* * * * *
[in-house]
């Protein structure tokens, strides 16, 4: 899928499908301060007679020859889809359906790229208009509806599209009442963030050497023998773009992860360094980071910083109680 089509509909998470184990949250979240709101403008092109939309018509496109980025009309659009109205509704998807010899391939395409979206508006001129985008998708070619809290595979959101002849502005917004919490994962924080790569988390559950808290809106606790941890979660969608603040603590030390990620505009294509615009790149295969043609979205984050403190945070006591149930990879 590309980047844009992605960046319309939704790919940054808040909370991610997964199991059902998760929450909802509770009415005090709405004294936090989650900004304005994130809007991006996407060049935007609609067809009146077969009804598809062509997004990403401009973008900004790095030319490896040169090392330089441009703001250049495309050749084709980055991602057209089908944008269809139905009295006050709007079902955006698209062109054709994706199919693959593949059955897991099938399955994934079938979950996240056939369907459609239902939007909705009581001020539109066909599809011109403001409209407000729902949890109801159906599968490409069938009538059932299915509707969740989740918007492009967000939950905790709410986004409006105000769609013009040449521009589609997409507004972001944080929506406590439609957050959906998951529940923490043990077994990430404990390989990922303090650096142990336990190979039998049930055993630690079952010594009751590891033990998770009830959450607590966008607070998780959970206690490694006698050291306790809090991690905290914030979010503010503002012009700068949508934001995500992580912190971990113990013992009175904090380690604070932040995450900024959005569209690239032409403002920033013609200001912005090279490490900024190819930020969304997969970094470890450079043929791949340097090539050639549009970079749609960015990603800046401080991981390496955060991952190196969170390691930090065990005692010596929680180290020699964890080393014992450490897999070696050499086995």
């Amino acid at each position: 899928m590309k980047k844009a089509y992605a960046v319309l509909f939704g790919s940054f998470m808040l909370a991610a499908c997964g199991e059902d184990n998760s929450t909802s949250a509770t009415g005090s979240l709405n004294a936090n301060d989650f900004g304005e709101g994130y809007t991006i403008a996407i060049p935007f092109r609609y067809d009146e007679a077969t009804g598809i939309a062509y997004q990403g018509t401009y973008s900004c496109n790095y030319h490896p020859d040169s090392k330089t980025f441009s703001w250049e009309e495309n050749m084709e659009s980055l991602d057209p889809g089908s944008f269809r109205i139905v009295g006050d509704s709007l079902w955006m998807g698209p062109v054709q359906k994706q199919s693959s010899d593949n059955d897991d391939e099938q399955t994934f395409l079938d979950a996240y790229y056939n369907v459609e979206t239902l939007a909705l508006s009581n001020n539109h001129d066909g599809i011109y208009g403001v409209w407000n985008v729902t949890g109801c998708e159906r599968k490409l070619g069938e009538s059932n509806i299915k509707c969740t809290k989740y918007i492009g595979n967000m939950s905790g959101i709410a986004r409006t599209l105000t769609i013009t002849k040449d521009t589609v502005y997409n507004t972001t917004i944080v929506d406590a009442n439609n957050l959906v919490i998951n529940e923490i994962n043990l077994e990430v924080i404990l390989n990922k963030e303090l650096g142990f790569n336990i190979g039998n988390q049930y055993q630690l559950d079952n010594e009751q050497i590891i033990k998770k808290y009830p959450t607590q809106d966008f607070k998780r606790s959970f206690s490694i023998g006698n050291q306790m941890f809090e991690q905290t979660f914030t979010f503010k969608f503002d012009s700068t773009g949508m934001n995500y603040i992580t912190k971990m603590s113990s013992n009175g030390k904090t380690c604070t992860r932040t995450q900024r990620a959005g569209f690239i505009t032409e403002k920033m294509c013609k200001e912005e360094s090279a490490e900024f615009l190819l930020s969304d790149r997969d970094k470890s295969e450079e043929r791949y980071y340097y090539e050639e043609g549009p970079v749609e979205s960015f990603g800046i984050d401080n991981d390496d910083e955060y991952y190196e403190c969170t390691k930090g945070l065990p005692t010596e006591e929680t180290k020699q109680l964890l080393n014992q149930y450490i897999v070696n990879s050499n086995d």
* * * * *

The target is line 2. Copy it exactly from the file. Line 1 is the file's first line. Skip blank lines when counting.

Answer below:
């Protein structure tokens, strides 16, 4: 899928499908301060007679020859889809359906790229208009509806599209009442963030050497023998773009992860360094980071910083109680 089509509909998470184990949250979240709101403008092109939309018509496109980025009309659009109205509704998807010899391939395409979206508006001129985008998708070619809290595979959101002849502005917004919490994962924080790569988390559950808290809106606790941890979660969608603040603590030390990620505009294509615009790149295969043609979205984050403190945070006591149930990879 590309980047844009992605960046319309939704790919940054808040909370991610997964199991059902998760929450909802509770009415005090709405004294936090989650900004304005994130809007991006996407060049935007609609067809009146077969009804598809062509997004990403401009973008900004790095030319490896040169090392330089441009703001250049495309050749084709980055991602057209089908944008269809139905009295006050709007079902955006698209062109054709994706199919693959593949059955897991099938399955994934079938979950996240056939369907459609239902939007909705009581001020539109066909599809011109403001409209407000729902949890109801159906599968490409069938009538059932299915509707969740989740918007492009967000939950905790709410986004409006105000769609013009040449521009589609997409507004972001944080929506406590439609957050959906998951529940923490043990077994990430404990390989990922303090650096142990336990190979039998049930055993630690079952010594009751590891033990998770009830959450607590966008607070998780959970206690490694006698050291306790809090991690905290914030979010503010503002012009700068949508934001995500992580912190971990113990013992009175904090380690604070932040995450900024959005569209690239032409403002920033013609200001912005090279490490900024190819930020969304997969970094470890450079043929791949340097090539050639549009970079749609960015990603800046401080991981390496955060991952190196969170390691930090065990005692010596929680180290020699964890080393014992450490897999070696050499086995």